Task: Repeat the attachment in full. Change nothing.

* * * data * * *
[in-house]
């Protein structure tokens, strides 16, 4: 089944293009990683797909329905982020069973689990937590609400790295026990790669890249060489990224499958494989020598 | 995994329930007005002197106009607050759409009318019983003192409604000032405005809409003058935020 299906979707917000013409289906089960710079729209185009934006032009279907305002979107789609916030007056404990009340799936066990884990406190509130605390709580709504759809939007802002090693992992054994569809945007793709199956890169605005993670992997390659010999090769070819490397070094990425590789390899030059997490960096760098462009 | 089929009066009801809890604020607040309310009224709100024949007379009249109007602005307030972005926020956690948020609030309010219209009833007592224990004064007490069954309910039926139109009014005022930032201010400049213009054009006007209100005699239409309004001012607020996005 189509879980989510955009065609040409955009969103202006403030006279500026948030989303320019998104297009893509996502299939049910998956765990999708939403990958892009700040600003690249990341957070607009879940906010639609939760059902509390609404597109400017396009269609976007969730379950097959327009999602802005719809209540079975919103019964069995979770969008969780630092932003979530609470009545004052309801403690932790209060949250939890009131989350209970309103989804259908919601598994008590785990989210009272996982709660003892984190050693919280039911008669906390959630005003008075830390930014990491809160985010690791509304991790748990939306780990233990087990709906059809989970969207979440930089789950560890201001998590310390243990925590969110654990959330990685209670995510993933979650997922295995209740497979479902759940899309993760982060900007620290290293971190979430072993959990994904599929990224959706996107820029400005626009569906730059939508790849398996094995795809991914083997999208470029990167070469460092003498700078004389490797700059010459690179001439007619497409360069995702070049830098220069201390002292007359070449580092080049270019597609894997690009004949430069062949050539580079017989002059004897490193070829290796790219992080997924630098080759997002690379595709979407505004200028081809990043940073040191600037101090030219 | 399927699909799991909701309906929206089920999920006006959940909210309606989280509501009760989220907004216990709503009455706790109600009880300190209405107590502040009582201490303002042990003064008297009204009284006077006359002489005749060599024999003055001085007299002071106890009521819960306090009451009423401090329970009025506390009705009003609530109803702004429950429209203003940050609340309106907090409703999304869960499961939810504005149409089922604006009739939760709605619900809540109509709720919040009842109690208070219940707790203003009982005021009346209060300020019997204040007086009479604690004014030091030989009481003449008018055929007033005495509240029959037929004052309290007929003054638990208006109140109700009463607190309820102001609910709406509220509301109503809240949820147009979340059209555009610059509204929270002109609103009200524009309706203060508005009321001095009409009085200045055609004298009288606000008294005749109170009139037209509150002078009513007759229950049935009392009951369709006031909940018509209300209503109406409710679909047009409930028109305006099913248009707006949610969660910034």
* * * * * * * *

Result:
[in-house]
């Protein structure tokens, strides 16, 4: 089944293009990683797909329905982020069973689990937590609400790295026990790669890249060489990224499958494989020598 | 995994329930007005002197106009607050759409009318019983003192409604000032405005809409003058935020 299906979707917000013409289906089960710079729209185009934006032009279907305002979107789609916030007056404990009340799936066990884990406190509130605390709580709504759809939007802002090693992992054994569809945007793709199956890169605005993670992997390659010999090769070819490397070094990425590789390899030059997490960096760098462009 | 089929009066009801809890604020607040309310009224709100024949007379009249109007602005307030972005926020956690948020609030309010219209009833007592224990004064007490069954309910039926139109009014005022930032201010400049213009054009006007209100005699239409309004001012607020996005 189509879980989510955009065609040409955009969103202006403030006279500026948030989303320019998104297009893509996502299939049910998956765990999708939403990958892009700040600003690249990341957070607009879940906010639609939760059902509390609404597109400017396009269609976007969730379950097959327009999602802005719809209540079975919103019964069995979770969008969780630092932003979530609470009545004052309801403690932790209060949250939890009131989350209970309103989804259908919601598994008590785990989210009272996982709660003892984190050693919280039911008669906390959630005003008075830390930014990491809160985010690791509304991790748990939306780990233990087990709906059809989970969207979440930089789950560890201001998590310390243990925590969110654990959330990685209670995510993933979650997922295995209740497979479902759940899309993760982060900007620290290293971190979430072993959990994904599929990224959706996107820029400005626009569906730059939508790849398996094995795809991914083997999208470029990167070469460092003498700078004389490797700059010459690179001439007619497409360069995702070049830098220069201390002292007359070449580092080049270019597609894997690009004949430069062949050539580079017989002059004897490193070829290796790219992080997924630098080759997002690379595709979407505004200028081809990043940073040191600037101090030219 | 399927699909799991909701309906929206089920999920006006959940909210309606989280509501009760989220907004216990709503009455706790109600009880300190209405107590502040009582201490303002042990003064008297009204009284006077006359002489005749060599024999003055001085007299002071106890009521819960306090009451009423401090329970009025506390009705009003609530109803702004429950429209203003940050609340309106907090409703999304869960499961939810504005149409089922604006009739939760709605619900809540109509709720919040009842109690208070219940707790203003009982005021009346209060300020019997204040007086009479604690004014030091030989009481003449008018055929007033005495509240029959037929004052309290007929003054638990208006109140109700009463607190309820102001609910709406509220509301109503809240949820147009979340059209555009610059509204929270002109609103009200524009309706203060508005009321001095009409009085200045055609004298009288606000008294005749109170009139037209509150002078009513007759229950049935009392009951369709006031909940018509209300209503109406409710679909047009409930028109305006099913248009707006949610969660910034």